Browse People

A - B - C - D - E - F - G - H - J - K - L - M - N - P - R - S - T - U - V - W - Z

Homer Page

Homer Page (born, Oakland, California, 1918-1985) was an American documentary photographer whose most famous photographs were taken in New York City in 1949-1950, after he received a grant from the Guggenheim Foundation. Page studied art and social psychology at the University of California, grad

Trent Parke

Trent Parke was born in 1971 and raised in Newcastle, New South Wales. Using his mother's Pentax Spotmatic and the family laundry as a darkroom, he began taking pictures when he was around 12 years old.

Martin Parr

Martin Parr is a chronicler of our age. In the face of the constantly growing flood of images released by the media, his photographs offer us the opportunity to see the world from his unique perspective. 

Paolo Pellegrin

Paolo Pellegrin was born in 1964 in Rome. He studied architecture at L'Università la Sapienza, Rome, Italy before studying photography at l'istituto Italiano di Fotografia, in Rome.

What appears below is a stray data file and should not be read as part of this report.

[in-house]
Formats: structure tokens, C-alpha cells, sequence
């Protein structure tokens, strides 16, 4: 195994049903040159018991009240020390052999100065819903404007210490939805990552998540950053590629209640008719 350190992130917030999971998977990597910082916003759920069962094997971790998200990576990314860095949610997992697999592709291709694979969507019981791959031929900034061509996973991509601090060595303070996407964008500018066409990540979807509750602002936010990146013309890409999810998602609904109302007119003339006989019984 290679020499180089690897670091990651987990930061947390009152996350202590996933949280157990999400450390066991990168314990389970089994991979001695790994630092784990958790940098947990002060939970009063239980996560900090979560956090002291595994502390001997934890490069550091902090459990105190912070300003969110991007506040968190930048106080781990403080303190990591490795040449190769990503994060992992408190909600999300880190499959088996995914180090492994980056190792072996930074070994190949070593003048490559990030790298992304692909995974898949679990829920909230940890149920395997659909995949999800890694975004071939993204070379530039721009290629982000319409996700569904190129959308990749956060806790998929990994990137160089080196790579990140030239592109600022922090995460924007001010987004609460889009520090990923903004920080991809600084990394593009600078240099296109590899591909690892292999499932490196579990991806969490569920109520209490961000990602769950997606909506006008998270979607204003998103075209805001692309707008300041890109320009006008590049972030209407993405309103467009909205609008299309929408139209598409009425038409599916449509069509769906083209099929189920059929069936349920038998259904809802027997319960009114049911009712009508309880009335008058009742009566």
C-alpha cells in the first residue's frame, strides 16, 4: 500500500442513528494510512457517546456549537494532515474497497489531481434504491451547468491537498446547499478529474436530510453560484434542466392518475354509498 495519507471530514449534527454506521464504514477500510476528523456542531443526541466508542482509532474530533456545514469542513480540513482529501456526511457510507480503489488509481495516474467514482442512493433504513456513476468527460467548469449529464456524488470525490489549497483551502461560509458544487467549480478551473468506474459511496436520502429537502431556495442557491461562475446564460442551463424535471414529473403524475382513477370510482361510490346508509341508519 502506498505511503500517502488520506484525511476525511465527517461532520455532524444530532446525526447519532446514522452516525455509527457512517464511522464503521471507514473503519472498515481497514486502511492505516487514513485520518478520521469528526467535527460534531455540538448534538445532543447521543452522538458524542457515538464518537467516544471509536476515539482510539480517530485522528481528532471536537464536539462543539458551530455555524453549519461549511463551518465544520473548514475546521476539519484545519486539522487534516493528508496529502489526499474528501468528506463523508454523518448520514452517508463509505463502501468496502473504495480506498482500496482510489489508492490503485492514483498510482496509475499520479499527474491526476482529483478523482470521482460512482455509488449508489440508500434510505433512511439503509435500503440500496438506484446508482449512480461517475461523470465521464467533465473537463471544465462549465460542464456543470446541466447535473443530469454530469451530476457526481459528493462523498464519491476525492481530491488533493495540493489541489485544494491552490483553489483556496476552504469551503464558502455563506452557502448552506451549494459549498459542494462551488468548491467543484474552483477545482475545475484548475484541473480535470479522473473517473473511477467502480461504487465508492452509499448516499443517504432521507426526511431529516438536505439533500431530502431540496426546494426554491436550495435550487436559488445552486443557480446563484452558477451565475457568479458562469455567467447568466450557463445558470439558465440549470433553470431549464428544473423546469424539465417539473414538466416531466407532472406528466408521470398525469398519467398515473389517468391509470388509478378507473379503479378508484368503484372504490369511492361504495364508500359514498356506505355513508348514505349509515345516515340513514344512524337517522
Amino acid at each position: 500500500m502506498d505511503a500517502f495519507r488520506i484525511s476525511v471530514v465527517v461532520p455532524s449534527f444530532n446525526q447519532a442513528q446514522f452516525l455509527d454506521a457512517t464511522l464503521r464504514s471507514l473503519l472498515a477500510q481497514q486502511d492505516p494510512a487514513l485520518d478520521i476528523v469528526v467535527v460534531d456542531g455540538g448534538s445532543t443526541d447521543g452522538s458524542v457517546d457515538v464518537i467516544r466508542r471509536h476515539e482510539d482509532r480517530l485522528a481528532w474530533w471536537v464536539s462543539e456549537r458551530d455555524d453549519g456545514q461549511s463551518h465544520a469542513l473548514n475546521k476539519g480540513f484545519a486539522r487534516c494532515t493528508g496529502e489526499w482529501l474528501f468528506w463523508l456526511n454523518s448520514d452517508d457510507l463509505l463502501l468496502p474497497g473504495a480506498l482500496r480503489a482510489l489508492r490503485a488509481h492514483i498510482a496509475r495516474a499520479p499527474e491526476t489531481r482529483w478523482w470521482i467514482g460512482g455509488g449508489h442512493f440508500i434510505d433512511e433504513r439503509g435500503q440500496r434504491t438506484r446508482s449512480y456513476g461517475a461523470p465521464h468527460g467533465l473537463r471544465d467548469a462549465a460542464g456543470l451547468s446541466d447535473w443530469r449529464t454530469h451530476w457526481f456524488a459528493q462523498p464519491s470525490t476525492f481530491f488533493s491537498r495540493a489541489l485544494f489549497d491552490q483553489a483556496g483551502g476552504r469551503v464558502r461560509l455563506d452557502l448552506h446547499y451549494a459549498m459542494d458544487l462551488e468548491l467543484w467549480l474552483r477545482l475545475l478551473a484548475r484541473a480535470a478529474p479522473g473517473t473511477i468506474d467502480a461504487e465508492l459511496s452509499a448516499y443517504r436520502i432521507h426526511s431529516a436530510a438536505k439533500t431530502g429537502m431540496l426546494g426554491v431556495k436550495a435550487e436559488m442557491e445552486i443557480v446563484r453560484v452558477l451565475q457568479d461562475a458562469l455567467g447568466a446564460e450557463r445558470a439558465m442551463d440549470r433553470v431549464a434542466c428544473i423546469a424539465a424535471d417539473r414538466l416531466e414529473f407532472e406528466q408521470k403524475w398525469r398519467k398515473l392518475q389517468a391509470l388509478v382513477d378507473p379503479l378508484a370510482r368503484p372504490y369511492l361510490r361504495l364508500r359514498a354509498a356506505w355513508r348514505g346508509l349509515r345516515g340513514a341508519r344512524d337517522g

Gilles Peress

In 1972, Gilles Peress began documenting immigration in Europe. This work continues in his current ongoing project, Hate Thy Brother, a cycle of documentary narratives that looks at intolerance and its consequences.

Gueorgui Pinkhassov

Pinkhassov's interest in photography began while he was still at school. After studying cinematography at the VGIK (the Moscow Institute of Cinematography), he went on to work at the Mosfilm studio and then as a set photographer.

Mark Power

As a child Mark Power discovered his father's home-made enlarger in the family attic, a contraption consisting of an upturned flowerpot, a domestic light bulb and a simple camera lens.